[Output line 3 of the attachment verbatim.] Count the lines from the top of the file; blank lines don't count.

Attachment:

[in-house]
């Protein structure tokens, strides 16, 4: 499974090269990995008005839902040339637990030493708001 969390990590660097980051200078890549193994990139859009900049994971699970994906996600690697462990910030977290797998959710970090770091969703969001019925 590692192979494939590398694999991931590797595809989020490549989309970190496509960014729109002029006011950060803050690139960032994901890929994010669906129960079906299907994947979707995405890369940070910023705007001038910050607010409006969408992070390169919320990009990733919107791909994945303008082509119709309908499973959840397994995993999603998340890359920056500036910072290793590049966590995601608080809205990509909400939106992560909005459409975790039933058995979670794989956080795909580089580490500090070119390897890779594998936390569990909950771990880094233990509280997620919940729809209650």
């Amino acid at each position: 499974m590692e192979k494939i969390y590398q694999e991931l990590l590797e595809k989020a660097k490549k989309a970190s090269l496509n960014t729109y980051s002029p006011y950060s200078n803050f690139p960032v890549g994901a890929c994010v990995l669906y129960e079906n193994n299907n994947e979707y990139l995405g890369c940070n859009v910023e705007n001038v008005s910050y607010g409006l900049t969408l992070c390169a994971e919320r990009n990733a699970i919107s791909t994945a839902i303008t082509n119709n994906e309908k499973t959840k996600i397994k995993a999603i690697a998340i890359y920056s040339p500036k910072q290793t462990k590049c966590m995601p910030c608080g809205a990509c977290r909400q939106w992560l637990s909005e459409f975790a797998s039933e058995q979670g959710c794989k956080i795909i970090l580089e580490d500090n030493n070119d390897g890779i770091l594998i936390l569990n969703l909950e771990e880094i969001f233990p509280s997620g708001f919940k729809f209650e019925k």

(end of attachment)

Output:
């Amino acid at each position: 499974m590692e192979k494939i969390y590398q694999e991931l990590l590797e595809k989020a660097k490549k989309a970190s090269l496509n960014t729109y980051s002029p006011y950060s200078n803050f690139p960032v890549g994901a890929c994010v990995l669906y129960e079906n193994n299907n994947e979707y990139l995405g890369c940070n859009v910023e705007n001038v008005s910050y607010g409006l900049t969408l992070c390169a994971e919320r990009n990733a699970i919107s791909t994945a839902i303008t082509n119709n994906e309908k499973t959840k996600i397994k995993a999603i690697a998340i890359y920056s040339p500036k910072q290793t462990k590049c966590m995601p910030c608080g809205a990509c977290r909400q939106w992560l637990s909005e459409f975790a797998s039933e058995q979670g959710c794989k956080i795909i970090l580089e580490d500090n030493n070119d390897g890779i770091l594998i936390l569990n969703l909950e771990e880094i969001f233990p509280s997620g708001f919940k729809f209650e019925k």